BEETHOVEN 200 YEARS AGO TODAY: Friday July 28, 1820 (approximately)

Now that the litigation over Karl’s guardianship has finally been concluded, Beethoven needs to deal with the matter of his half of the unpaid pension for Karl’s care and education, which has been funded at his personal expense throughout the long litigation. To that end, he works on a testy draft letter to the pension office, pointing out that he was appointed guardian, and that he has been paying for Karl’s care for four years, and he has received nothing on the pension, even though a year and a half ago it had been agreed that he and Johanna would split the pension.

[Because the annuity is for Johanna’s life, there needs to be proof that she has not died.] Whether or not Johanna has claimed her half is not germane. They keep insisting that he prove that she is alive before paying him [it seems Oliva has still not been able to get the parish priest to sign the declaration that she is living, despite months of trying]; Beethoven declares that if she were dead everyone would know it. He also notes that it’s not very much money in any event: a little over 13 florins per month, and hardly enough to care for an orphan.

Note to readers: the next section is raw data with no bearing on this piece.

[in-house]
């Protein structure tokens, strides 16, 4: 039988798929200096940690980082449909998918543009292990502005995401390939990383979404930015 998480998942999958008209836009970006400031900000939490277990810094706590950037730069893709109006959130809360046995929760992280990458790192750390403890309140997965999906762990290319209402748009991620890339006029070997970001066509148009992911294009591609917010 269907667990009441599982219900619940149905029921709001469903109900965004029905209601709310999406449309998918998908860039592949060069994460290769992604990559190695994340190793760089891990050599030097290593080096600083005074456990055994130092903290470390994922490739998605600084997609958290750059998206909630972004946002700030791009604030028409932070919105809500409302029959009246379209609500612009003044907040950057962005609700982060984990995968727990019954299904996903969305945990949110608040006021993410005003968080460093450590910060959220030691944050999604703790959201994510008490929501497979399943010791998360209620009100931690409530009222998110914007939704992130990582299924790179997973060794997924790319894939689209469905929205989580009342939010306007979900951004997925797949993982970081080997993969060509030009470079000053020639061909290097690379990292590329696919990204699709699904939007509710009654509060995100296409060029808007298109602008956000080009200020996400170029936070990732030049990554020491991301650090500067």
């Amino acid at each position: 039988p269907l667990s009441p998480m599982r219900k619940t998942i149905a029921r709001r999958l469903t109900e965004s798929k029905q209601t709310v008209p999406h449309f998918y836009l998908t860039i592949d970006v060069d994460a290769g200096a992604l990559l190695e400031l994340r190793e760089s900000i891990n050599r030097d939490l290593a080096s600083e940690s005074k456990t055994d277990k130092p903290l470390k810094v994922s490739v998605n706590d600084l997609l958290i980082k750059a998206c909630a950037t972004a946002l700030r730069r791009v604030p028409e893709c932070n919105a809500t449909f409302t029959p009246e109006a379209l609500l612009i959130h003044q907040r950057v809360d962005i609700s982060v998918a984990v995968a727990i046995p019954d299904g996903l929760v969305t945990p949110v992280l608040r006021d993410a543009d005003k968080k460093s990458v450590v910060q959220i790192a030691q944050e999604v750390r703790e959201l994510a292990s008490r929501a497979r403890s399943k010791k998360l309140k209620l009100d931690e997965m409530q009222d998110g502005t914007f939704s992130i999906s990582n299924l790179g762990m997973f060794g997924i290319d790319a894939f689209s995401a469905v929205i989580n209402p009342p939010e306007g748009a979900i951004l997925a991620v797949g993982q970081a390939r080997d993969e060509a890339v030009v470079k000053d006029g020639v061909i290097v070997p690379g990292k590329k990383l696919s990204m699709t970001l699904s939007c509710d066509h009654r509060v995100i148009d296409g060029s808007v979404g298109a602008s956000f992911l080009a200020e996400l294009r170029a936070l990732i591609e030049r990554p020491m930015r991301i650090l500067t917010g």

Whether Beethoven ever finished or sent this letter is unknown. His attorney Johann Baptist Bach may have had other ways of approaching the issue. Someone other than Beethoven has written “7th month” on the last page of the draft letter; a date of late July 1820 is consistent with Beethoven’s repeated reference to a “year and a half” after the January 1819 agreement to split the pension.

Brandenburg Letter 1401 (not in Anderson). The autograph is held in the Vienna City and National Library, I.N. 150005.